As the cacophony of social media voices continues to intensify around nonprofit causes, the world of arts and culture is really just beginning to embrace the potency of online engagement tools—in provocative, new ways. For many organizations, the experience is exceeding online engagement and becoming what I call “meta operational” – creating the illusion of participation in the core functional tasks organizations. This creates a dynamic, new way to thinking about participation and volunteerism—especially for those more casual observers or inquirers. As we say in the performing arts, we are finding new ways to break down the fourth wall.
Nonprofit blogger Beth Kanter said in a recent post that “the internal is the new external. “ The line between internal and external discussions (and functions) is thinning. We are moving toward a real-time operational transparency. And this concept is giving birth to innovative paradigms of collaboration with external audiences. For example, anyone can now participate or contribute to a strategic planning discussion or exhibition scheduling session which is shared online in a program’s blog or community forum.
Artists and Art Museums
Another example of this is the The Extraordinaires iPhone Application I discussed in a blog post a couple of weeks ago. With the microvolunteering app, individuals can actually participate in the organization’s central curatorial tasks. What a notion! With The Extraordinaires, one is invited to do the academic work—actually tagging and categorizing images for the Smithsonian or cataloging images for the Brooklyn Museum. In addition, the Brooklyn Museum has also introduced a $20 annual “socially networked museum membership.” It’s called “1stfans” and offers exclusive event invitations and access to artist-created content on the protected Twitter art feed (@1stfans). And the “Tag! You’re It!” introduction to applying keywords to their images. A key factor in this new mindset is that leadership must be comfortable with discomfort. “The leadership of the organization understands that social media and connectedness has an impact on the organization and they need to embrace it,” Kanter asserts.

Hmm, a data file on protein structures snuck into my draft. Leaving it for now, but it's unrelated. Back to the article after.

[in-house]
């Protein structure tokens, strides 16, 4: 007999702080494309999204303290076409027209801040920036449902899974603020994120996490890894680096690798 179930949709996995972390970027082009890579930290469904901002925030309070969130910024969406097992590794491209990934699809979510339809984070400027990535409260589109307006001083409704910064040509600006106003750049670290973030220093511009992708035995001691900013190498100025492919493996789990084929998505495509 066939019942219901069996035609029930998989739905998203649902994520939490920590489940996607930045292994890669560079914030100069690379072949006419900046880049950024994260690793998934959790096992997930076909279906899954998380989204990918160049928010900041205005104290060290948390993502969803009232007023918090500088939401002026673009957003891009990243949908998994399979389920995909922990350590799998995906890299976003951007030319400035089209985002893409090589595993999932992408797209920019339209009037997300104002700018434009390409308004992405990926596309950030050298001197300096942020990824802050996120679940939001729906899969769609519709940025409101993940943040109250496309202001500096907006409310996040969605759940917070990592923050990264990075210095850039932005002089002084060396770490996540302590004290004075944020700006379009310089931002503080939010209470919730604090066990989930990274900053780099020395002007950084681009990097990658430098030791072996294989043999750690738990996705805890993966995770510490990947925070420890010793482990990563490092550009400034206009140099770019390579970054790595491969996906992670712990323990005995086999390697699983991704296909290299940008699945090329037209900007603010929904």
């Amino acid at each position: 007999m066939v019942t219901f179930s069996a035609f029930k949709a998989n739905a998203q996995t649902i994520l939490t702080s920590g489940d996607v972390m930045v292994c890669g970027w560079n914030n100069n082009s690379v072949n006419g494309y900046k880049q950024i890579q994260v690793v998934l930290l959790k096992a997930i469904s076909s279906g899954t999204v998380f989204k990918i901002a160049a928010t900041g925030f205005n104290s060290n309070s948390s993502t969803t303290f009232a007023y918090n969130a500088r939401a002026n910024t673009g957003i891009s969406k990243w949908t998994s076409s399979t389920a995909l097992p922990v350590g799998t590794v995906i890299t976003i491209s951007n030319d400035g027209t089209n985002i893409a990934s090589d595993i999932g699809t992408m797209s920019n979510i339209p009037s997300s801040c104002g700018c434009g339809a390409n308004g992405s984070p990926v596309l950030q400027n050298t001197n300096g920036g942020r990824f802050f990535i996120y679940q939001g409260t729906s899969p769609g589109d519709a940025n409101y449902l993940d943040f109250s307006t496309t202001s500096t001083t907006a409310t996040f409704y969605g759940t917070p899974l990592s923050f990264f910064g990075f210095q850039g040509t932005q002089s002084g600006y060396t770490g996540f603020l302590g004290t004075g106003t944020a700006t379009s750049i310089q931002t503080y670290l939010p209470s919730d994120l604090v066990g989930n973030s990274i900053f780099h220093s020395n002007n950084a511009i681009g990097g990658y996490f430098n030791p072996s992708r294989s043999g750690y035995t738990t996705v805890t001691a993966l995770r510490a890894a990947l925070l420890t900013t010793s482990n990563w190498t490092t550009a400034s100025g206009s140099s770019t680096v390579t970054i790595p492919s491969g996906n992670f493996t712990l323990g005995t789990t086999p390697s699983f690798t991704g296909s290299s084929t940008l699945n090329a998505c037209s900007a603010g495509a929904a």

Other artists and museums are using social media thoughtfully and in big, bold ways (but not necessarily requiring big budgets). They’ve capitalized on the audiovisual nature of the Web to showcase the storytelling and community-building aspects of their work. For example, emerging art spaces can learn a great deal from Minneapolis’ Walker Art Center, where the exhibitions aren’t the only cultural experiences. Visitor options at WalkerArt.org include “Connect,” “Join,” and “Blogs” with content on design, education, new media initiatives, and visual and performing arts. They also publish art history and analysis podcasts on the museum’s iTunes U channel, and curators’ comments are available real time through the mobile system Art on Call.
National Symphony Orchestra’s “Tweet Suite”
And in the performing arts realm, the “Tweet Suite” experiment is getting lots of buzz. The National Symphony Orchestra recently experimented with tweet tactics during Beethoven’s “Pastoral” Symphony at Wolf Trap. Though many were dubious, the orchestra tweeted notes of explanation from conductor Emil de Cou during the performance. (Example: “In my score Beethoven has printed Nightingale = flute Quail = oboe Cuckoo = clarinet — a mini concerto for woodwind/birds.”) Those interested sat in a designated area on the Wolf Trap lawn with their BlackBerries, iPhones, or other mobile devices. They followed @NSOatWolfTrap Trap to gain a new perspective on the score. And, you could also follow along without actually being at Wolf Trap at all. Though there has been a crescendo of moans in response from classical purists to the techno-intrusion into the traditional concert experience, innovation is important to integrate to insure a continuing appeal to audiences in a world full of so many voices and media competing for our time and attention.
What so you think of Tweet Integration and Meta Operation? Let me know.